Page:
Clear Spring Health plan covers the flu vaccine once every flu season. This means you may get a flu vaccine at no extra cost to you. If an additional flu vaccine is needed, authorization may be required. Please work with your provider and the plan’s Utilization Management team.

If you need assistance in finding a place that offers the flu vaccine, you may ask your Primary Care Physician, go to a nearby clinic, go to a pharmacy, or call us at 844-895-9047.

The CDC has developed the content below for people 65 years and older regarding the flu shot.

Download the CDC’s fact sheet here (information from the CDC is always available for no charge):
People 65 Years and Older Need a Flu Shot: Information for Adults 65 Years and Older

Influenza (flu) can be a serious illness, especially for older adults.

FACT: People 65 years and older are at higher risk of developing serious complications from the flu, compared with young, healthy adults.
This risk is due in part to changes in immune defenses with increasing age. While flu seasons vary in severity during most seasons, people 65 years and older bear the greatest burden of severe flu disease. In recent years, it’s estimated that between 70 percent and 85 percent of seasonal flu-related deaths in the United States occur among people 65 years and older, and between about 50 percent and 70 percent of seasonal flu-related hospitalizations have occurred among people of this age group.

An annual flu vaccine is the best way to reduce your risk of flu and its potentially serious consequences.

FACT: While the flu vaccine can vary in how well it works, vaccination is the best way to prevent the flu and its potentially serious complications.
Flu vaccination has been shown to reduce the risk of flu illness and more serious flu outcomes that can result in hospitalization or even death in older people. While some people who get vaccinated may still get sick, flu vaccination has been shown in several studies to reduce the severity of illness in those people.

People 65 years and older should get a flu shot, not a nasal spray vaccine. They can get any flu shot approved for use in their age group with no preference for any one vaccine over another. There are regular flu shots and there also are also enhanced vaccines approved for use in people 65 and older that may provide a better immune response.

1. A high-dose flu vaccine
(Fluzone® High-Dose) contains 4 times the amount of antigen as a regular flu shot. The additional antigen creates a stronger immune response (more antibodies) in the person getting vaccinated.

2. An adjuvanted vaccine
(FLUAD™) is a standard dose flu vaccine with an adjuvant added. An adjuvant is an ingredient added to a vaccine to help create a stronger immune response to vaccination.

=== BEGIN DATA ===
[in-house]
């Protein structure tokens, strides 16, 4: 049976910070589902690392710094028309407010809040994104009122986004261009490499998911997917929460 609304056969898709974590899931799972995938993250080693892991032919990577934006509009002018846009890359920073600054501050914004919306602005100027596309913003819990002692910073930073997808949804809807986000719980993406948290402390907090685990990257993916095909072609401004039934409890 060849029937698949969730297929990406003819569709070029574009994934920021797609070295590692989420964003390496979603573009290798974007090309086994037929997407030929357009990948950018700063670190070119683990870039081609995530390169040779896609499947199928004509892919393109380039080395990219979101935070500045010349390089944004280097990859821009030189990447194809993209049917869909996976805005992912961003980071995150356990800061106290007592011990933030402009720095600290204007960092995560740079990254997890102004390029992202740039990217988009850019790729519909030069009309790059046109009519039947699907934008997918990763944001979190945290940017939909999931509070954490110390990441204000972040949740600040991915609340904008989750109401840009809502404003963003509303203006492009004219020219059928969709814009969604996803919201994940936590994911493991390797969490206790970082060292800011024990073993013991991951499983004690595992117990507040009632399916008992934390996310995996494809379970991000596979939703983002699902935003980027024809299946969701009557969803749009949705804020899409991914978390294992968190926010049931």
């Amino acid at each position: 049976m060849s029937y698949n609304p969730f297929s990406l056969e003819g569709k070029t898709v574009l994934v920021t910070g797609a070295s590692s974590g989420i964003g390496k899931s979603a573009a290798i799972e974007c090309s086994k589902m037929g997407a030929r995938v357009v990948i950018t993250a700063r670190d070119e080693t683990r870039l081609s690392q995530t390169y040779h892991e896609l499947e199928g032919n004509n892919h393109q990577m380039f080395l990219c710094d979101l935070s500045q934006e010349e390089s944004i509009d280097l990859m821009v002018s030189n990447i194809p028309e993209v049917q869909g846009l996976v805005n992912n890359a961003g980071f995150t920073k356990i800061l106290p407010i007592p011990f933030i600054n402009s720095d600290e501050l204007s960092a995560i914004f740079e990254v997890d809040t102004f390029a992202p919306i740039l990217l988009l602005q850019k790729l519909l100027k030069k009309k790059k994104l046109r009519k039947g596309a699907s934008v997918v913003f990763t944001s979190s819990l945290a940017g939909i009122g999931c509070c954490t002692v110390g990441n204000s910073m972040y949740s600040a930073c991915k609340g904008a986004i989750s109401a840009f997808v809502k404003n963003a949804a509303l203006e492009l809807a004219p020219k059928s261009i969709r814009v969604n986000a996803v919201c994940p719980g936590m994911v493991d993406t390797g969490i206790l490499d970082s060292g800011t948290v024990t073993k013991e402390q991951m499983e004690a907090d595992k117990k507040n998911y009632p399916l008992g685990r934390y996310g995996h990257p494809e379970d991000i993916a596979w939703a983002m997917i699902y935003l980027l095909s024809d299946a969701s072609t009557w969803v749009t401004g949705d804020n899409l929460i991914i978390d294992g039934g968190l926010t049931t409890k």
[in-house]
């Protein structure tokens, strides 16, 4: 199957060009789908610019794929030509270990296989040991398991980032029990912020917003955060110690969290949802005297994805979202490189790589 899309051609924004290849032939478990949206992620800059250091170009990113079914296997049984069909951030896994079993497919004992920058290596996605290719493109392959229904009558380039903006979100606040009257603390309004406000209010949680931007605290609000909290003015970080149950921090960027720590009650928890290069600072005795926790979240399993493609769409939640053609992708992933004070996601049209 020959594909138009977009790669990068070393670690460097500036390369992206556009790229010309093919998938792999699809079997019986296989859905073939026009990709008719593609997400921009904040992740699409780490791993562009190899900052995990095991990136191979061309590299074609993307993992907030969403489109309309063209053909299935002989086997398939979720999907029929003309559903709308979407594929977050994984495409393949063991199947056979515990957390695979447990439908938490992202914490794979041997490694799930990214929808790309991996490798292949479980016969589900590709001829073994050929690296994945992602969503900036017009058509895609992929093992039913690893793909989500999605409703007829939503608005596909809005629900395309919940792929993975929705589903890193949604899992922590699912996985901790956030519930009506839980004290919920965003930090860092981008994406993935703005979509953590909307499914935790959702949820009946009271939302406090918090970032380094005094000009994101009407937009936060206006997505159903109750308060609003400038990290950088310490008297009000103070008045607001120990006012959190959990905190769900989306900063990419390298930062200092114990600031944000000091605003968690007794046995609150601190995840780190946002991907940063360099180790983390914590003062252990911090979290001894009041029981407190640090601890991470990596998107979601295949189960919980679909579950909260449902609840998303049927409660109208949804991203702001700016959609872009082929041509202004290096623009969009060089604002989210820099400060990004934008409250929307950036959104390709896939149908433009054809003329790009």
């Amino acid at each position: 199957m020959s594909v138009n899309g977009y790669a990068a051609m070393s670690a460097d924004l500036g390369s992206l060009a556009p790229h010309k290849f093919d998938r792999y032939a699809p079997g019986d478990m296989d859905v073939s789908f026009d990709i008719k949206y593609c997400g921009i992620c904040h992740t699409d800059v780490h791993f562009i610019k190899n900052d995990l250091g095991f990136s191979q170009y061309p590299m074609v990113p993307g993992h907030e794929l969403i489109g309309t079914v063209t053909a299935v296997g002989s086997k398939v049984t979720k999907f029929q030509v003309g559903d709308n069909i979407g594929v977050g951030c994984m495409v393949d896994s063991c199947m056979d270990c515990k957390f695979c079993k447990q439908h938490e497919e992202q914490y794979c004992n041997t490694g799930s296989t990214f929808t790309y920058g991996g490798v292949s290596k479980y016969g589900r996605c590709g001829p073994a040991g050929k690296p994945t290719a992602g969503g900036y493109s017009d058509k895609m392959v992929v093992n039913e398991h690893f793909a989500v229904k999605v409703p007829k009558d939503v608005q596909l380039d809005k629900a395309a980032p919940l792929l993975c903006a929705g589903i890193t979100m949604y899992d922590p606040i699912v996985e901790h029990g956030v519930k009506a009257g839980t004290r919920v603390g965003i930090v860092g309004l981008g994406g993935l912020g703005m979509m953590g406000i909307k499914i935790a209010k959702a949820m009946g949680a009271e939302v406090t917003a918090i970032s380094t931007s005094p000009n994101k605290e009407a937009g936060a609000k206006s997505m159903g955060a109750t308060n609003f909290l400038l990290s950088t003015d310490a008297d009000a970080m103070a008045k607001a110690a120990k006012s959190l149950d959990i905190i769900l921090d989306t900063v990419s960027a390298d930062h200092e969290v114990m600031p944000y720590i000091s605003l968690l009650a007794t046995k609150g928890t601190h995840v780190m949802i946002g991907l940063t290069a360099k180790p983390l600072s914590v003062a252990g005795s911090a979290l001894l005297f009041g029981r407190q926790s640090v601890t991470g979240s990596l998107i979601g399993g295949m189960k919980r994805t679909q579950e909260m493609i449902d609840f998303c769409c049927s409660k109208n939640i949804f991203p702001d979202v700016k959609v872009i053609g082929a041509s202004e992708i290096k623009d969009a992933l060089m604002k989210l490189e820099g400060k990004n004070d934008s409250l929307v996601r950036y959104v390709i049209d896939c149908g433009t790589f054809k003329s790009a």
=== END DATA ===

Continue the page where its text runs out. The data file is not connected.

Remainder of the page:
Flu shots have an excellent safety record and do not cause flu.

FACT: The side effects of flu shots are mild when compared to the potentially serious consequences of flu infection.
After getting your flu shot, you may experience some mild side effects. The most common side effects include soreness, tenderness, redness, and/or swelling where the shot was given. Sometimes you might have headaches, muscle aches, fever, and nausea or feel tired. The high dose and adjuvanted flu vaccines may result in more of the mild side effects.

Long-term medical conditions can also put you at higher risk of serious flu complications.

doctor sitting in office talking to patient

FACT: Flu can make long-term health problems worse, even if they are well managed.
Diabetes, asthma, and chronic heart disease (even if well managed) are among the most common long-term medical conditions that place people at higher risk of developing serious flu complications. It is particularly important that all adults with these or other chronic medical conditions get a flu shot every year.

FACT: There are prescription drugs that can treat influenza virus infections. People 65 years and older should be treated with influenza antiviral drugs if they get sick with the flu.
If you have flu symptoms–even if you had a flu shot–call your doctor, nurse, or clinic. Doctors can prescribe medicine, called antiviral drugs, to treat the flu and lessen the chance of serious illness. These medicines work better the sooner they are started. Call if you have any or all of the following symptoms:

  • Fever
  • Cough
  • Sore Throat
  • Runny or stuffy nose
  • Muscle or body aches
  • Headache
  • Chills
  • Fatigue (tiredness)
  • Sometimes diarrhea and vomiting

It’s very important that antiviral drugs be used early to treat the flu in people who are very sick with the flu (for example, people who are in the hospital), and people who are sick with the flu and are at higher risk of developing serious flu complications, like people 65 years and older.

Take control of your health and fight the flu this season with an annual flu vaccine. For more information about the flu or the vaccine, call 1-800-CDC-INFO or visit

Use and reproduction of the CDC’s content, including any links to the materials on the CDC, ATSDR or HHS websites, does not imply endorsement by CDC, ATSDR, HHS or the United States Government of Clear Spring Health, its products, facilities, services or enterprise.

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